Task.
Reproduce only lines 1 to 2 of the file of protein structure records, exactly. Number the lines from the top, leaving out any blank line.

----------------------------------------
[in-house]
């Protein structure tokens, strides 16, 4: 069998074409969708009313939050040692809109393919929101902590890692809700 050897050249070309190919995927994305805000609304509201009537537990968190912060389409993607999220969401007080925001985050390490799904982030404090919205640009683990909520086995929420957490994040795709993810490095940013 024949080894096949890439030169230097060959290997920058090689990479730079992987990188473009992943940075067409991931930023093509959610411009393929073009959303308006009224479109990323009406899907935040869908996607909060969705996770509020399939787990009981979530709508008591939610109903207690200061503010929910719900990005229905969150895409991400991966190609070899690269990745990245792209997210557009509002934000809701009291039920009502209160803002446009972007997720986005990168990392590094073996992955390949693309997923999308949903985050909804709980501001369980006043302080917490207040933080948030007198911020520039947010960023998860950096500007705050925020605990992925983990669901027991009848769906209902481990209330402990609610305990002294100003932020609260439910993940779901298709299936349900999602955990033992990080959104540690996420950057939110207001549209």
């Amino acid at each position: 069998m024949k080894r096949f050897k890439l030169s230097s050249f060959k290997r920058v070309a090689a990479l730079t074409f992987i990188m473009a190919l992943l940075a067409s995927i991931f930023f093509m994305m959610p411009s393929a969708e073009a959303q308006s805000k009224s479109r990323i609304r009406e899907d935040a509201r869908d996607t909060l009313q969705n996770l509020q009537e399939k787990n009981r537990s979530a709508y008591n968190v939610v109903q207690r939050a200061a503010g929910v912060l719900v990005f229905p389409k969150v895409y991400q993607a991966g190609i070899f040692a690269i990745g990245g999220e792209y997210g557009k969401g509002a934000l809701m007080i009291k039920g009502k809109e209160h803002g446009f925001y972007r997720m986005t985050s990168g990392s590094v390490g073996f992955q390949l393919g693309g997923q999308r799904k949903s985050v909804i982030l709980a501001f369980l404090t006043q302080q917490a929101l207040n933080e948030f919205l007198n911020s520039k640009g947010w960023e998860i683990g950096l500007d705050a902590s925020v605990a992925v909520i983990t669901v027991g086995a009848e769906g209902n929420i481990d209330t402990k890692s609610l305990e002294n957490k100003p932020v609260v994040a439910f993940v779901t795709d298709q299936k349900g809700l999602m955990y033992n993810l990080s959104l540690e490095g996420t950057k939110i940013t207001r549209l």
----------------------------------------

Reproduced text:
[in-house]
């Protein structure tokens, strides 16, 4: 069998074409969708009313939050040692809109393919929101902590890692809700 050897050249070309190919995927994305805000609304509201009537537990968190912060389409993607999220969401007080925001985050390490799904982030404090919205640009683990909520086995929420957490994040795709993810490095940013 024949080894096949890439030169230097060959290997920058090689990479730079992987990188473009992943940075067409991931930023093509959610411009393929073009959303308006009224479109990323009406899907935040869908996607909060969705996770509020399939787990009981979530709508008591939610109903207690200061503010929910719900990005229905969150895409991400991966190609070899690269990745990245792209997210557009509002934000809701009291039920009502209160803002446009972007997720986005990168990392590094073996992955390949693309997923999308949903985050909804709980501001369980006043302080917490207040933080948030007198911020520039947010960023998860950096500007705050925020605990992925983990669901027991009848769906209902481990209330402990609610305990002294100003932020609260439910993940779901298709299936349900999602955990033992990080959104540690996420950057939110207001549209």